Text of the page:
Wildfires continue to threaten communities, ecosystems, and economies worldwide. With the increased risk and frequency of catastrophic weather events, the continuous need to reassess and update models has challenged insurance professionals.
Melted remains of an old car tire. Heavily burned trees. A charred stump of an abandoned utility pole. Investigators are examining these and other pieces of evidence as they seek to solve the mystery of last month’s deadly Maui wildfire...
Hawaii courts soon may have to address a novel legal question related to the Maui wildfires: whether allowing invasive grass to grow unheeded on one’s property is the legal equivalent of keeping radioactive waste, dynamite or a dangerous wild animal.
The Hawaii Public Utilities Commission initiated a sweeping inquiry of Hawaiian Electric Co. this week, and, among other things, ordered the utility to reveal by Monday any liability insurance the company has available to cover legal claims related to the Aug. 8 fires on Maui.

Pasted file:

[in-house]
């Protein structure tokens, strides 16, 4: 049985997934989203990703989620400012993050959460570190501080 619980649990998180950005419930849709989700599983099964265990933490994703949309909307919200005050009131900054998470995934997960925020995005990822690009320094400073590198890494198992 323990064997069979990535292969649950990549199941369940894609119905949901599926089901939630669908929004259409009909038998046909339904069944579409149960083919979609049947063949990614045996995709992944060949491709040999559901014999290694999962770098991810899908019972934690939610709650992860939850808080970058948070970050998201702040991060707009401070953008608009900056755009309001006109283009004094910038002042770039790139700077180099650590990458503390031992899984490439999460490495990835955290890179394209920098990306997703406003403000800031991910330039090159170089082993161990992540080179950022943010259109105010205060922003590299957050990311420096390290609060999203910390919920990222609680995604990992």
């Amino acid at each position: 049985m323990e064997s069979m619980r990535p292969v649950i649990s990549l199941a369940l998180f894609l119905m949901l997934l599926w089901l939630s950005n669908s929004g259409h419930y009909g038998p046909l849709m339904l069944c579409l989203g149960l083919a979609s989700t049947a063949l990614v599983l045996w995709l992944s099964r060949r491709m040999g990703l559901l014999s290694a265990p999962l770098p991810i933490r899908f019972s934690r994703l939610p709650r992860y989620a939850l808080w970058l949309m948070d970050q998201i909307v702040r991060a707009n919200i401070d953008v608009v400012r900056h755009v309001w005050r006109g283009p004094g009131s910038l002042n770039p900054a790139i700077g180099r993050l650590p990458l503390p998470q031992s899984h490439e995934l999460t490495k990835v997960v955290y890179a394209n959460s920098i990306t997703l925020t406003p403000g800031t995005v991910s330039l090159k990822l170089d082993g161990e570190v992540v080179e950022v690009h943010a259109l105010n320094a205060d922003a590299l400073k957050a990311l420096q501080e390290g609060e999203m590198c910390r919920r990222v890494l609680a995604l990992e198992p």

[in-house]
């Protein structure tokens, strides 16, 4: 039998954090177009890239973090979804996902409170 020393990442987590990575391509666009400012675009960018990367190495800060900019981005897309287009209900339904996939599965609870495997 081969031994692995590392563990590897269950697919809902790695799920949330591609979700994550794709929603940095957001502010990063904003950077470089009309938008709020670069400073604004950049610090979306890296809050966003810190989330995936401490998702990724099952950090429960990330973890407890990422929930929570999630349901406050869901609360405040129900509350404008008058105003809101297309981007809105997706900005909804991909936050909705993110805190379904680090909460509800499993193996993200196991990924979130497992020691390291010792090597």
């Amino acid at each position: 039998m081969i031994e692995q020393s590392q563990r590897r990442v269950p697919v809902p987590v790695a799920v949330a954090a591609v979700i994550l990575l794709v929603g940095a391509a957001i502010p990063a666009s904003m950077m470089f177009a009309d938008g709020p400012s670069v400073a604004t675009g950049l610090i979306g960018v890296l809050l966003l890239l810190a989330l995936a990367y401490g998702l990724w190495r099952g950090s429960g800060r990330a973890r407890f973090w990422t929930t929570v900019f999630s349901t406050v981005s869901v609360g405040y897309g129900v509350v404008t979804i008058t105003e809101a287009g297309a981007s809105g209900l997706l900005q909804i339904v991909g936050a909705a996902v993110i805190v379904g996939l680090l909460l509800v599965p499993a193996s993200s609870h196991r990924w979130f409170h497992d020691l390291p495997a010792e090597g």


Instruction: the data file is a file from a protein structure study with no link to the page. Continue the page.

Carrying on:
Three law firms filed a class-action lawsuit against Hawaiian Electric on Saturday, alleging that the utility’s downed power lines significantly contributed to the deadliest U.S. wildfire in more than a century.
Data released by the Pacific Disaster Center and the Federal Emergency Management Agency (FEMA) has painted a harrowing picture of the aftermath of the Lahaina wildfire. As of August 11th, a staggering 2,207 structures have fallen victim to the relentless blaze.